China-US ties are at risk of being poisoned by Washington’s growing Chinaphobia, the Chinese Foreign Minister has indicated.

Iran PressAsia: Tensions between the US and China began escalating dramatically in the late 2010s after ex-US President Donald Trump kicked off a massive trade war with the Asian nation. The strain has been exacerbated by Joe Biden, who has repeatedly pledged to “defend Taiwan,” and continued his predecessor’s policy of trying to hem China in the Asia Pacific.

"The relationship, its historical narrative, has been distorted, its current development is being hijacked by ‘political correctness, and it faces the risk of being further led astray from the right direction," a Chinese Foreign Ministry summary of Wang Yi’s remarks from his talks with US Secretary of State Antony Blinken on the sidelines of the G20 foreign ministers’ meeting in Bali on Saturday indicated.

Wang told his American counterpart that tensions in the China-US relationship are caused by Washington’s “misperception of China.”

Beijing, Wang said, has acted to implement the three-pronged approach put forward by President Xi Jinping to improve ties, including mutual respect, peaceful coexistence, and ‘win-win cooperation.

The Chinese foreign minister asked the US to “respect the Chinese people’s choice of socialism with Chinese characteristics,” and demanded that Washington “stop smearing and attacking China’s political system and domestic and foreign policies.”

The minister “also refuted the United States’ erroneous views on Xinjiang, Hong Kong, and maritime issues,” according to the Foreign Ministry.

Blinken was said to have assured China that the US was not looking to start a Cold War, change China’s political system, or support Taiwanese “independence.”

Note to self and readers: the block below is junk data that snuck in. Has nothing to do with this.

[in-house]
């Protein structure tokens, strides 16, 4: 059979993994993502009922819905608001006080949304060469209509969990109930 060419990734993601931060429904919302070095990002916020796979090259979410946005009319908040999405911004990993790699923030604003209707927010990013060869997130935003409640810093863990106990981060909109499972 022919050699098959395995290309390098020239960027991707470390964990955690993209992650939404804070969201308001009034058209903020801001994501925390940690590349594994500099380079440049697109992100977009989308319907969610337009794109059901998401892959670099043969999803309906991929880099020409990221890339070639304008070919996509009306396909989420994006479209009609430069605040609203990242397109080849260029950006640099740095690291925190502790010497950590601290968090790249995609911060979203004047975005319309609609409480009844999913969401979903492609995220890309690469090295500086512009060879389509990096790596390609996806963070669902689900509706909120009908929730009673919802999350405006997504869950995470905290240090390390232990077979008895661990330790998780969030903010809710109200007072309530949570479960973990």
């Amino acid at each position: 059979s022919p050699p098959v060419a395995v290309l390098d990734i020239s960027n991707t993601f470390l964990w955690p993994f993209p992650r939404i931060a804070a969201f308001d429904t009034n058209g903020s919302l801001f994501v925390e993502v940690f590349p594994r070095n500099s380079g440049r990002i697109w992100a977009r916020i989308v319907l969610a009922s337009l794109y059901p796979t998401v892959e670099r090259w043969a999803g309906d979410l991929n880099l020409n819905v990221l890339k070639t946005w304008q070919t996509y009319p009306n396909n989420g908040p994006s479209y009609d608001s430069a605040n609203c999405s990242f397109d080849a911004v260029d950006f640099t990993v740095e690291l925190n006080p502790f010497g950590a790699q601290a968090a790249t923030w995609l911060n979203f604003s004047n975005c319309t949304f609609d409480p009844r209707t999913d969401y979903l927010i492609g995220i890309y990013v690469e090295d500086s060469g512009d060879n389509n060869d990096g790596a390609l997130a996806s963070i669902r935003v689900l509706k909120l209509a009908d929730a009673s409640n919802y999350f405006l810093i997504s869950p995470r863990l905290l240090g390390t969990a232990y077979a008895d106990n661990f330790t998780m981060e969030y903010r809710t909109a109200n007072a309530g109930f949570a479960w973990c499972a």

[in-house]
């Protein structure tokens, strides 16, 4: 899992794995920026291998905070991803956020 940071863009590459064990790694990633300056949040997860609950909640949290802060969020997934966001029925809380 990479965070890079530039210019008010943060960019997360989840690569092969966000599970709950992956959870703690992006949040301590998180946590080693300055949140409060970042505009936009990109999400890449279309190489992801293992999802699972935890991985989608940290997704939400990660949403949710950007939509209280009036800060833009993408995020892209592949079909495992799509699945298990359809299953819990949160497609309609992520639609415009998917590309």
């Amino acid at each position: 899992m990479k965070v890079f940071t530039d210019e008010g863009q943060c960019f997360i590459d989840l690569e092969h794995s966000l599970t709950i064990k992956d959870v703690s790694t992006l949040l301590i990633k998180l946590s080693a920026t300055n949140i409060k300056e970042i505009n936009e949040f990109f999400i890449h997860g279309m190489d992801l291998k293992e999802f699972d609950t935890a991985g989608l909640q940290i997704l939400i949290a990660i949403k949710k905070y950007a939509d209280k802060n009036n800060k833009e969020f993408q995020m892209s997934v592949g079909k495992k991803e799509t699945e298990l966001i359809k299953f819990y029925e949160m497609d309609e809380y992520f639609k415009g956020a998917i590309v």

In a brief press statement ahead of his talks with Wang, Blinken said there was “a lot to talk about” in “a relationship as complex and consequential as the one between the United States and China,” and said he was “very much…looking forward to a productive and constructive conversation.”

The cordial China-US relationship established in the 1970s and 1980s began to slip in the early 2010s after Secretary of State Hillary Clinton announced that the US has “national interests” in the South China Sea and the Pentagon began deploying warships and aircraft on “freedom of navigation” missions to sea areas claimed by Beijing. Ties began to degenerate more dramatically over the past five years, particularly after President Trump’s launch of a technology and trade war with the People’s Republic worth hundreds of billions of dollars. President Biden poured gasoline on tensions during his one-and-a-half years in office by saying repeatedly that the US would come to Taiwan’s defense in the event of a Chinese “invasion.”

Last year, the Pentagon dubbed China as a “pacing threat” to the US and its allies. This week, the FBI and the MI5 issued a joint statement declaring the People’s Republic to be the “biggest long-term threat to economic security,” and accused China of seeking to “steal” Western technology, and “undercut” the West’s businesses and “dominate” markets. Beijing blasted the intelligence agencies, saying the “facts” show that “the US is the biggest threat to world peace and development” and accusing the FBI and MI5 of “spreading lies.”